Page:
Does this mean we should turn ACPI off for a few months?
I don't know if that will help.
The long term solution may involve supporting
EFI instead of the PC BIOS, as Apple has done with their new systems. Unfortunately it appears that support for EFI is one of the things that was
thrown overboard for Vista.
The medium-term solution might be for antivirus/antispyware makers to start doing some kind of checksum on the flash memory contents so at least they'll let you know when it has been changed. I don't know if that's possible. If it
was possible, I don't see AV vendors being in a big hurry to implement that check, as most of them just figured out there was something called "spyware" in the last 12-18 months. If they haven't yet gotten a clue about
rootkits, why would they figure out there could be a problem with the BIOS?
No, this is probably just going to go underreported for a while, until there's some major BIOS-based rootkit/trojan/malware, and then instead of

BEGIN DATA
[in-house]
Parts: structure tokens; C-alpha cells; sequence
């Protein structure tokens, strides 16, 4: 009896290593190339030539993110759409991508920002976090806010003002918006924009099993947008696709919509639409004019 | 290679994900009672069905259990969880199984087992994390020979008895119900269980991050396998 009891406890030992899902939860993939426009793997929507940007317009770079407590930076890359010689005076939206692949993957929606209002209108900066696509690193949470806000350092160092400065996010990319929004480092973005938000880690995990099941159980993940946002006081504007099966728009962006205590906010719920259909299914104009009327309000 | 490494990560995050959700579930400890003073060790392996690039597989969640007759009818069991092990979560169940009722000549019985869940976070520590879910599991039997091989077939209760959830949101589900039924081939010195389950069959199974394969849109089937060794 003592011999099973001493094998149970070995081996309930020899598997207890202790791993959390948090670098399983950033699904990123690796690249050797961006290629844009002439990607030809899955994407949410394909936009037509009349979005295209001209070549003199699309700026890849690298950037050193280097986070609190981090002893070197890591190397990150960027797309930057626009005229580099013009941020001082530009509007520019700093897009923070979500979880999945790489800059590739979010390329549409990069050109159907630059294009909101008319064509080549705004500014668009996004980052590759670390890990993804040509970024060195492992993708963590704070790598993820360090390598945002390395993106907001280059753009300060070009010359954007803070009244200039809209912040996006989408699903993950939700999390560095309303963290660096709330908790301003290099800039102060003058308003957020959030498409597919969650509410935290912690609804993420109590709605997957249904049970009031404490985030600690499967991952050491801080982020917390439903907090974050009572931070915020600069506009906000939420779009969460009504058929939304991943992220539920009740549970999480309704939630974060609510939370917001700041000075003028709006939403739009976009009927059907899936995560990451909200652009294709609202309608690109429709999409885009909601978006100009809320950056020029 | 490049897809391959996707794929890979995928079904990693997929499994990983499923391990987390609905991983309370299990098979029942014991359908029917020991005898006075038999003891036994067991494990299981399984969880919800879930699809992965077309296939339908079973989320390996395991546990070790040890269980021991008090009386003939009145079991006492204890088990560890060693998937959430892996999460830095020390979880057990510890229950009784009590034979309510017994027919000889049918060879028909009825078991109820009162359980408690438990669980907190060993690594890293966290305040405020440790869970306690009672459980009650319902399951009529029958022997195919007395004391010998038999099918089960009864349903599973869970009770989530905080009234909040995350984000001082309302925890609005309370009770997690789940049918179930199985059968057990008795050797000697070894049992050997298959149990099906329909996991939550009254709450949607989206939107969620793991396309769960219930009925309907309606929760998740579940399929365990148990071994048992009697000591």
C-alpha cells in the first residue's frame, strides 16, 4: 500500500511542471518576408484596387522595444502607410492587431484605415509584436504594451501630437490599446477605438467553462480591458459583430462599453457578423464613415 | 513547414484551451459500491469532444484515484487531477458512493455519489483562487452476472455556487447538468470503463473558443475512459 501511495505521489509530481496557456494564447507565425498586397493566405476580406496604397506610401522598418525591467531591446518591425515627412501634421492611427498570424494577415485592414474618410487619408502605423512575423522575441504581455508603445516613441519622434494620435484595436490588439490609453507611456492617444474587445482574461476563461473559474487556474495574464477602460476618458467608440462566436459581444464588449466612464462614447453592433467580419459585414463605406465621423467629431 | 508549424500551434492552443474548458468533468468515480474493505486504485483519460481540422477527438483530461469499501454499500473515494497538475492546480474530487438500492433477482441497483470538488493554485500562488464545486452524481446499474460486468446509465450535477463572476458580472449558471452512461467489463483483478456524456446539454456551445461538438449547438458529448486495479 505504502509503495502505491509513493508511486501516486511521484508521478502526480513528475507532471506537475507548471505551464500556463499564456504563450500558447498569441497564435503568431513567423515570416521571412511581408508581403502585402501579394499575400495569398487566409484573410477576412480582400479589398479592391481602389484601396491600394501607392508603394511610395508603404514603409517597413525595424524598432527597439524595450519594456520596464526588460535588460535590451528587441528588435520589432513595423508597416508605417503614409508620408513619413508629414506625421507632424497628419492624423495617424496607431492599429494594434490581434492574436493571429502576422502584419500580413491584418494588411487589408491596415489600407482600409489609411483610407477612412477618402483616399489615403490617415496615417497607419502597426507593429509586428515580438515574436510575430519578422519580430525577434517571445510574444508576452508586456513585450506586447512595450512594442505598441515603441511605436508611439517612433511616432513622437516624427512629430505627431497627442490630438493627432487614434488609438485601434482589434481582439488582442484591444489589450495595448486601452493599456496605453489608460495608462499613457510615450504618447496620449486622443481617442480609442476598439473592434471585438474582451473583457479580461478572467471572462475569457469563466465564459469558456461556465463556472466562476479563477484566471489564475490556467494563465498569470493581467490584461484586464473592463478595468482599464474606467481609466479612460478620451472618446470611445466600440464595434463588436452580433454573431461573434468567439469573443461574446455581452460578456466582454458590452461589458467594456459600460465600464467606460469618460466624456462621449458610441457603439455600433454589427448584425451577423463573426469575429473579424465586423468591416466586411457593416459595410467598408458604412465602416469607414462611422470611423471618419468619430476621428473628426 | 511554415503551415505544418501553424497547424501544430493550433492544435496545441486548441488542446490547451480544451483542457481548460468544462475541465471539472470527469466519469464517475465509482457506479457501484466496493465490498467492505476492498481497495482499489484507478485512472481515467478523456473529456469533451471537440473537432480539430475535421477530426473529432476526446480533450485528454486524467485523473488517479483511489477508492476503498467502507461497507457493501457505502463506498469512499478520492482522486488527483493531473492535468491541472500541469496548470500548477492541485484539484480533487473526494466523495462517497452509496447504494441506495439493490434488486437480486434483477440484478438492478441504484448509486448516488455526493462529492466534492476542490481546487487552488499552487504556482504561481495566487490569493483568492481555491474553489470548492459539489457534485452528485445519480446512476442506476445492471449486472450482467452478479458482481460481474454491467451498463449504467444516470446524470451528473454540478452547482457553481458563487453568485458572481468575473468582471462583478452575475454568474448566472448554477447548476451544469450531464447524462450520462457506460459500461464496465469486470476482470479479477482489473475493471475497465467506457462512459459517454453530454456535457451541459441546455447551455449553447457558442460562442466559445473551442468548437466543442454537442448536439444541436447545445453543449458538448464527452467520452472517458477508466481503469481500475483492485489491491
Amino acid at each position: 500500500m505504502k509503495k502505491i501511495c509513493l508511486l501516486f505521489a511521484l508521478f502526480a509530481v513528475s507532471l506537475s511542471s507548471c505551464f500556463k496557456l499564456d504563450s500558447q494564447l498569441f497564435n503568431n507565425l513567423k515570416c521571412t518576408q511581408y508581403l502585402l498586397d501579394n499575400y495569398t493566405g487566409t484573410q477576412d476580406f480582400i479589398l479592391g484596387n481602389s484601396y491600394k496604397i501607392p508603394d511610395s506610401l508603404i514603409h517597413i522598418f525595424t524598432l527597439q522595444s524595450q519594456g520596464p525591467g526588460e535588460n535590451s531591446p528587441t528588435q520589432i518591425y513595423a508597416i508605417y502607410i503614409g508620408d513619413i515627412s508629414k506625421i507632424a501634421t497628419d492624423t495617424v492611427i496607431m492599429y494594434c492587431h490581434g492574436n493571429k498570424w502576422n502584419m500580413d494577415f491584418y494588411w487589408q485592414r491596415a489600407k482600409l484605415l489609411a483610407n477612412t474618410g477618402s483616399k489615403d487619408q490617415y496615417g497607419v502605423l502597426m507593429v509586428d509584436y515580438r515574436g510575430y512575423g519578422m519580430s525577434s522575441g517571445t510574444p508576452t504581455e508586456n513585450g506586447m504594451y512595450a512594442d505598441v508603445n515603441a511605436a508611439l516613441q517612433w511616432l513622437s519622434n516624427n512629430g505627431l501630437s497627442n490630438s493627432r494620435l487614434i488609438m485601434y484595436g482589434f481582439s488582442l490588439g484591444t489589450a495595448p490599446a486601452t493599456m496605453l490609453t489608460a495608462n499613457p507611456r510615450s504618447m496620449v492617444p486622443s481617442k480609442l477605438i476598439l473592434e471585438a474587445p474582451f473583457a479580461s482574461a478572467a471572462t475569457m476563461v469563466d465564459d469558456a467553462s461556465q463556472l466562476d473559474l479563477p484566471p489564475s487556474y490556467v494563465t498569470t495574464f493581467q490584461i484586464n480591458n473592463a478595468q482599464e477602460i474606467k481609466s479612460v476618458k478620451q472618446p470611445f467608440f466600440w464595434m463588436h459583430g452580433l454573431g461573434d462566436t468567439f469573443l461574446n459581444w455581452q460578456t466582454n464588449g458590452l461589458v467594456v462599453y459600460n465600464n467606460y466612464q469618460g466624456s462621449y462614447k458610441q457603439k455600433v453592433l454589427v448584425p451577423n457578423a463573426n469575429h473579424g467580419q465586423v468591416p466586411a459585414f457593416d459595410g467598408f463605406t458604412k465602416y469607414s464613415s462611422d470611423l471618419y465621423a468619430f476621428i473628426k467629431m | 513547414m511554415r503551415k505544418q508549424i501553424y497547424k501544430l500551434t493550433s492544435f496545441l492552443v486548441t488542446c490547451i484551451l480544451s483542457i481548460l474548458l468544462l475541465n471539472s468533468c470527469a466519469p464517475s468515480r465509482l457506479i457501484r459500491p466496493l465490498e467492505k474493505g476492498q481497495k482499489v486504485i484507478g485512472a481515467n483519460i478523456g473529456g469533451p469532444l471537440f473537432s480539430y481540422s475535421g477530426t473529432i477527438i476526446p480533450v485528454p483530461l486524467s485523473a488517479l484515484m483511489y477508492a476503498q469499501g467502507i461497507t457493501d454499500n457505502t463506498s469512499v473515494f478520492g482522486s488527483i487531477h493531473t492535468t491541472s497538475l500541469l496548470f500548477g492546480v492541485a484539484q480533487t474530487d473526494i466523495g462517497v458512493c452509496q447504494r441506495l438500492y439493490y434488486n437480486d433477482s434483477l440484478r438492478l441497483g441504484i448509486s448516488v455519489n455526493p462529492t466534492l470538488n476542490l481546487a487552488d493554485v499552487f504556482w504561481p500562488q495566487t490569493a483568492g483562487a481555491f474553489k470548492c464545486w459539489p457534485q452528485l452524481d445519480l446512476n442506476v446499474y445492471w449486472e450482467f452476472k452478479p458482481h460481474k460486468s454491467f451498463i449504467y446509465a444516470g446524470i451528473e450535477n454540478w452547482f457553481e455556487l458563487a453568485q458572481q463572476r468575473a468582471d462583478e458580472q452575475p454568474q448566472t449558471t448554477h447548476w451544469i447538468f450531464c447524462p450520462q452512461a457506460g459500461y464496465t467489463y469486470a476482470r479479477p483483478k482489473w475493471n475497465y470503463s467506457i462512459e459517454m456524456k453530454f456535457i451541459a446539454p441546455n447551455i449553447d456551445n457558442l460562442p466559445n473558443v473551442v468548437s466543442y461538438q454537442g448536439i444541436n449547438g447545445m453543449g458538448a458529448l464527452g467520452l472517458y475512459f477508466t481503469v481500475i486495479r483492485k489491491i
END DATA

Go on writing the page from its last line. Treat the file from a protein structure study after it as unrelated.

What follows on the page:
fixing the problem, the industry will just tell everyone they need to run out and buy a new 64-bit EFI-based PC with a TPM chip.
A couple of years ago people were up in arms about Palladium and "trusted computing" and fears of "Big Brother." My guess is that people will eventually BEG for that stuff. Trusted computing? They'll pay
extra for it. Remember, in the novel 1984, the telescreen was a
perquisite. It was something reserved for loyal party members. Proles didn't get to have them.
Perhaps we will, finally, love Big Brother.
The short-term solution might be what you did: flashing your BIOS on a regular basis.
Some BIOSes have a setting that requires a password before you can make BIOS setting changes. That's good, but I honestly don't know how secure it is (e.g. if the password is stored in cleartext on the flash memory).